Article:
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All Hallows, Wellingborough, Northamptonshire

(52°18′10″N, 0°41′35″W)
SP 892 680
pre-1974 traditional (England and Wales) Northamptonshire
now Northamptonshire
  • Ron Baxter

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Feature Sets

All Hallows is a large church of ironstone and grey ashlar with an aisled and clerestoreyed nave, a 14thc. chancel with Perpendicular N and S chapels (the N now housing the organ), and a W tower with a broach spire. The c.1300 nave arcades are of four bays and there is a small S chapel off the east bay of the S aisle. Both nave doorways are under 14tc. two-storey porches. The N chancel chapel has a three-bay arcade towards the chancel, and there is a vestry to the E of it. The S chancel chapel is longer with a four-bay arcade, and an altar at its E end. The tower is of c.1250-1300 with a W doorway of that time. Its upper section and spire are of grey ashlar; the lower section banded with ironstone.


Wellingborough was held by Crowland abbey in 1086, the 5½ hide manor including a priest, so presumably a church too. Smaller holdings were in the hands of Norgiot, who held 1 virgate from the Bishop of Coutances, Hugh, who held half a hide from Countess Judith, and Gilbert who held half a virgate from the Countess. In 1201 King John granted a market here to the abbot and monks of Crowland, and this was confirmed in 1307. The abbey still held the manor in 1447 when Henry VI granted a fair.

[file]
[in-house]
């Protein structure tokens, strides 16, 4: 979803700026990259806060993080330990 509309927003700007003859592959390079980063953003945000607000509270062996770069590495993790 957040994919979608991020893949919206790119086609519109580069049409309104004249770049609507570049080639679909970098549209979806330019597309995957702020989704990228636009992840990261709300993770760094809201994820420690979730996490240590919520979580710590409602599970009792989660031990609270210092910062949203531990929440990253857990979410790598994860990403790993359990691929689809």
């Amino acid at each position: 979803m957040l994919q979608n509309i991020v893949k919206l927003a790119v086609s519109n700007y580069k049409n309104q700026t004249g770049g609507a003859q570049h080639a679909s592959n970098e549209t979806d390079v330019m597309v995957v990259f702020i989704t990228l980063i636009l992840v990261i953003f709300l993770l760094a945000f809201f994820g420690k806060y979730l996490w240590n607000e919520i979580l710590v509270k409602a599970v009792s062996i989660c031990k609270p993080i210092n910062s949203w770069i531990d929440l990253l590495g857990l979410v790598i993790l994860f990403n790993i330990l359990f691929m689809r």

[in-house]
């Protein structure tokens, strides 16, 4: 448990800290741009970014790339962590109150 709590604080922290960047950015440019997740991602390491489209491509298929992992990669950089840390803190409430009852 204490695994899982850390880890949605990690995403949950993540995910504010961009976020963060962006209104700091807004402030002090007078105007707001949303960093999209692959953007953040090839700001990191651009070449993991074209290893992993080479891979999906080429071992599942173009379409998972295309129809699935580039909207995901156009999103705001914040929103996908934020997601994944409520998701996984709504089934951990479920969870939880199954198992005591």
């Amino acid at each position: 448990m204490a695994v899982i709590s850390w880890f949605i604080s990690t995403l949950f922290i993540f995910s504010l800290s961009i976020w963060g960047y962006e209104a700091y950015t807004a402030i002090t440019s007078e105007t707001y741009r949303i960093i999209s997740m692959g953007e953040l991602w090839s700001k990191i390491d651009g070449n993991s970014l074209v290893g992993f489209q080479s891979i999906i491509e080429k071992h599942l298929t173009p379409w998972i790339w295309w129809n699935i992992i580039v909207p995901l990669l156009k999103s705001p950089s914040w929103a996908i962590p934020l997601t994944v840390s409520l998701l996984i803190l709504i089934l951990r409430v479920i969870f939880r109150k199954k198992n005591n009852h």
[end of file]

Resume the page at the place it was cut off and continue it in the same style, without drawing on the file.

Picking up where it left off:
Dedication to All Hallows recorded in 1517.


Exterior Features



A date in the middle of the 12thc. is suggested for the S doorway.

Victoria County History: Northamptonshire. IV (1937), 135ff.
N. Pevsner, The Buildings of England: Northamptonshire. Harmondsworth 1961, rev. B. Cherry 1973, 451-52.